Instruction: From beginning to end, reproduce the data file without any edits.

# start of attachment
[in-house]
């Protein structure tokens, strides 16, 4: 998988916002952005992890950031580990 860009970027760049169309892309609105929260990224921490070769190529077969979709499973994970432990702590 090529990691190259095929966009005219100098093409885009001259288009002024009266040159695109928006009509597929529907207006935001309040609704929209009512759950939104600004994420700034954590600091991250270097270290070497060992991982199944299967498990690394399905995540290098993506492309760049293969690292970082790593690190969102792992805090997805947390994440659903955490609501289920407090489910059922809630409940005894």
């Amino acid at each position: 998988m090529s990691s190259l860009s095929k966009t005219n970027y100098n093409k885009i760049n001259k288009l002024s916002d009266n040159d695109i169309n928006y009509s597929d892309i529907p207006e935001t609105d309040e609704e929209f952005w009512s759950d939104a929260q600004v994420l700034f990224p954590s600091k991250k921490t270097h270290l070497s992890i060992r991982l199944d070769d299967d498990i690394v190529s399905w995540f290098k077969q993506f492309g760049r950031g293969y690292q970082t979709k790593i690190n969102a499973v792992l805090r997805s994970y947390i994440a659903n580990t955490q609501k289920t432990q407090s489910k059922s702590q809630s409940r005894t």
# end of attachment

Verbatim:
[in-house]
């Protein structure tokens, strides 16, 4: 998988916002952005992890950031580990 860009970027760049169309892309609105929260990224921490070769190529077969979709499973994970432990702590 090529990691190259095929966009005219100098093409885009001259288009002024009266040159695109928006009509597929529907207006935001309040609704929209009512759950939104600004994420700034954590600091991250270097270290070497060992991982199944299967498990690394399905995540290098993506492309760049293969690292970082790593690190969102792992805090997805947390994440659903955490609501289920407090489910059922809630409940005894």
């Amino acid at each position: 998988m090529s990691s190259l860009s095929k966009t005219n970027y100098n093409k885009i760049n001259k288009l002024s916002d009266n040159d695109i169309n928006y009509s597929d892309i529907p207006e935001t609105d309040e609704e929209f952005w009512s759950d939104a929260q600004v994420l700034f990224p954590s600091k991250k921490t270097h270290l070497s992890i060992r991982l199944d070769d299967d498990i690394v190529s399905w995540f290098k077969q993506f492309g760049r950031g293969y690292q970082t979709k790593i690190n969102a499973v792992l805090r997805s994970y947390i994440a659903n580990t955490q609501k289920t432990q407090s489910k059922s702590q809630s409940r005894t």